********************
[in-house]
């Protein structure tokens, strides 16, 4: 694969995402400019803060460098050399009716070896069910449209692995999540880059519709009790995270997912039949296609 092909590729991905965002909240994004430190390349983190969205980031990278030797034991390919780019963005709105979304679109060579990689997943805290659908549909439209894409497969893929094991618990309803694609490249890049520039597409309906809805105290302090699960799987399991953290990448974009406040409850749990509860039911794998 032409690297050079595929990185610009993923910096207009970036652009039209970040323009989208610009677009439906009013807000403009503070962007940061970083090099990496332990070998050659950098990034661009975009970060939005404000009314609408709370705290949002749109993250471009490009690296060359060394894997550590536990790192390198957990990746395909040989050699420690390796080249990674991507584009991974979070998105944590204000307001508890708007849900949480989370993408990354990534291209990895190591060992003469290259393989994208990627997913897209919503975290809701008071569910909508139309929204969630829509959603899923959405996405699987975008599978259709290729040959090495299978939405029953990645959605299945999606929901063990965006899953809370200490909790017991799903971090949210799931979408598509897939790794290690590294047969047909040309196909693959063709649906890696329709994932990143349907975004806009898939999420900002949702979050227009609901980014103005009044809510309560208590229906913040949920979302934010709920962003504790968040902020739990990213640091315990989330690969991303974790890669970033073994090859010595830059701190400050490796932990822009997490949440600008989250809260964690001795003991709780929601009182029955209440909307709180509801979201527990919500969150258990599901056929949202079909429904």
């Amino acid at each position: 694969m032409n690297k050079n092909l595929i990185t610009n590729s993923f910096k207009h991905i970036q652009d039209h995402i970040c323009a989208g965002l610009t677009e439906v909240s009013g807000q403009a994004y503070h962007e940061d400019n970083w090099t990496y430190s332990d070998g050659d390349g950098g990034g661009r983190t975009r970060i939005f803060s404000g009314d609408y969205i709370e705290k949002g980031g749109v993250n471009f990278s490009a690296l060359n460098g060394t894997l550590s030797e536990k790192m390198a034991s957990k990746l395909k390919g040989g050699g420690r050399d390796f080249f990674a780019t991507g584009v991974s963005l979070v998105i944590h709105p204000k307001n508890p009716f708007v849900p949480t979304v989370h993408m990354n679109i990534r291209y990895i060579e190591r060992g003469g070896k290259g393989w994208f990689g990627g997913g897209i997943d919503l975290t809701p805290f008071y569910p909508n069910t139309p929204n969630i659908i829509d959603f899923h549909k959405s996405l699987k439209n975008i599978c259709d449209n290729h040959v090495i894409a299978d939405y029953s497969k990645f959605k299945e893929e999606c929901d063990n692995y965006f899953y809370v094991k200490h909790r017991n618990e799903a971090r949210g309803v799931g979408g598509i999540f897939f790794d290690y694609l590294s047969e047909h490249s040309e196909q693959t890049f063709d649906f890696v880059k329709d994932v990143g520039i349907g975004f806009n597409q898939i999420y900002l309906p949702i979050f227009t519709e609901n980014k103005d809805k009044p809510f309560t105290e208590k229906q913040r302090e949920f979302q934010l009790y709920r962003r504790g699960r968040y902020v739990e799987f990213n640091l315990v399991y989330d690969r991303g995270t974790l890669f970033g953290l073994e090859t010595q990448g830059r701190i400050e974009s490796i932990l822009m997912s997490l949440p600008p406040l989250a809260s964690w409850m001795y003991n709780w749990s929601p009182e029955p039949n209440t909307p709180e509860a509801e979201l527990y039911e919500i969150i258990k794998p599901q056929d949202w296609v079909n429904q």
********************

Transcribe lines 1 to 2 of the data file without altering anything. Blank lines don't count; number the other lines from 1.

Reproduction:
[in-house]
């Protein structure tokens, strides 16, 4: 694969995402400019803060460098050399009716070896069910449209692995999540880059519709009790995270997912039949296609 092909590729991905965002909240994004430190390349983190969205980031990278030797034991390919780019963005709105979304679109060579990689997943805290659908549909439209894409497969893929094991618990309803694609490249890049520039597409309906809805105290302090699960799987399991953290990448974009406040409850749990509860039911794998 032409690297050079595929990185610009993923910096207009970036652009039209970040323009989208610009677009439906009013807000403009503070962007940061970083090099990496332990070998050659950098990034661009975009970060939005404000009314609408709370705290949002749109993250471009490009690296060359060394894997550590536990790192390198957990990746395909040989050699420690390796080249990674991507584009991974979070998105944590204000307001508890708007849900949480989370993408990354990534291209990895190591060992003469290259393989994208990627997913897209919503975290809701008071569910909508139309929204969630829509959603899923959405996405699987975008599978259709290729040959090495299978939405029953990645959605299945999606929901063990965006899953809370200490909790017991799903971090949210799931979408598509897939790794290690590294047969047909040309196909693959063709649906890696329709994932990143349907975004806009898939999420900002949702979050227009609901980014103005009044809510309560208590229906913040949920979302934010709920962003504790968040902020739990990213640091315990989330690969991303974790890669970033073994090859010595830059701190400050490796932990822009997490949440600008989250809260964690001795003991709780929601009182029955209440909307709180509801979201527990919500969150258990599901056929949202079909429904």